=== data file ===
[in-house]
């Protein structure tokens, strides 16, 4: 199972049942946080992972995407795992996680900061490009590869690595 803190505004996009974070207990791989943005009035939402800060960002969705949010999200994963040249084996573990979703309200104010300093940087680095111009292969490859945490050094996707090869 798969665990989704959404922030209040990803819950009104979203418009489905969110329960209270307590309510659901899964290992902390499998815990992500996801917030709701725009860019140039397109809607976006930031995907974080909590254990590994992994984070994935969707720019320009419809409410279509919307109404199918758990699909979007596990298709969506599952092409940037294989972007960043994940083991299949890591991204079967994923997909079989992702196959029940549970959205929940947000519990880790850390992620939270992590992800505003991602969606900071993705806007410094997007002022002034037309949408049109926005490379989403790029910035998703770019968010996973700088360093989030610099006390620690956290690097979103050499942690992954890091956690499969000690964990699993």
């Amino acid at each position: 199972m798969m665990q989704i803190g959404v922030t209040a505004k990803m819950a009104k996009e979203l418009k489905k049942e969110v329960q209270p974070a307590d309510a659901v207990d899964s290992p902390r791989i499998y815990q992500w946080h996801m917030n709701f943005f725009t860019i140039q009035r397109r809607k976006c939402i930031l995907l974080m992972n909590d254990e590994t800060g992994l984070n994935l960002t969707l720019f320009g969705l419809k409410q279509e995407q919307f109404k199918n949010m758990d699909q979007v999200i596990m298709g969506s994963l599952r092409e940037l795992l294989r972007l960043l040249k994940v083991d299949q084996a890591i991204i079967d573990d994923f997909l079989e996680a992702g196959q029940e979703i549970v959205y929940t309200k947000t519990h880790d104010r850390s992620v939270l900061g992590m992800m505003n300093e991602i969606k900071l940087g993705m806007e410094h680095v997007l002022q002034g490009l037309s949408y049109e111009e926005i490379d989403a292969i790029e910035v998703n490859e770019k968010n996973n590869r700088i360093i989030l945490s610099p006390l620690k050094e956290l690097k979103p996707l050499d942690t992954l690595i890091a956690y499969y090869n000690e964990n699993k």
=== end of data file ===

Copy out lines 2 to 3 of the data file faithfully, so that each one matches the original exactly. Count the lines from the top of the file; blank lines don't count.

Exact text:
């Protein structure tokens, strides 16, 4: 199972049942946080992972995407795992996680900061490009590869690595 803190505004996009974070207990791989943005009035939402800060960002969705949010999200994963040249084996573990979703309200104010300093940087680095111009292969490859945490050094996707090869 798969665990989704959404922030209040990803819950009104979203418009489905969110329960209270307590309510659901899964290992902390499998815990992500996801917030709701725009860019140039397109809607976006930031995907974080909590254990590994992994984070994935969707720019320009419809409410279509919307109404199918758990699909979007596990298709969506599952092409940037294989972007960043994940083991299949890591991204079967994923997909079989992702196959029940549970959205929940947000519990880790850390992620939270992590992800505003991602969606900071993705806007410094997007002022002034037309949408049109926005490379989403790029910035998703770019968010996973700088360093989030610099006390620690956290690097979103050499942690992954890091956690499969000690964990699993």
């Amino acid at each position: 199972m798969m665990q989704i803190g959404v922030t209040a505004k990803m819950a009104k996009e979203l418009k489905k049942e969110v329960q209270p974070a307590d309510a659901v207990d899964s290992p902390r791989i499998y815990q992500w946080h996801m917030n709701f943005f725009t860019i140039q009035r397109r809607k976006c939402i930031l995907l974080m992972n909590d254990e590994t800060g992994l984070n994935l960002t969707l720019f320009g969705l419809k409410q279509e995407q919307f109404k199918n949010m758990d699909q979007v999200i596990m298709g969506s994963l599952r092409e940037l795992l294989r972007l960043l040249k994940v083991d299949q084996a890591i991204i079967d573990d994923f997909l079989e996680a992702g196959q029940e979703i549970v959205y929940t309200k947000t519990h880790d104010r850390s992620v939270l900061g992590m992800m505003n300093e991602i969606k900071l940087g993705m806007e410094h680095v997007l002022q002034g490009l037309s949408y049109e111009e926005i490379d989403a292969i790029e910035v998703n490859e770019k968010n996973n590869r700088i360093i989030l945490s610099p006390l620690k050094e956290l690097k979103p996707l050499d942690t992954l690595i890091a956690y499969y090869n000690e964990n699993k």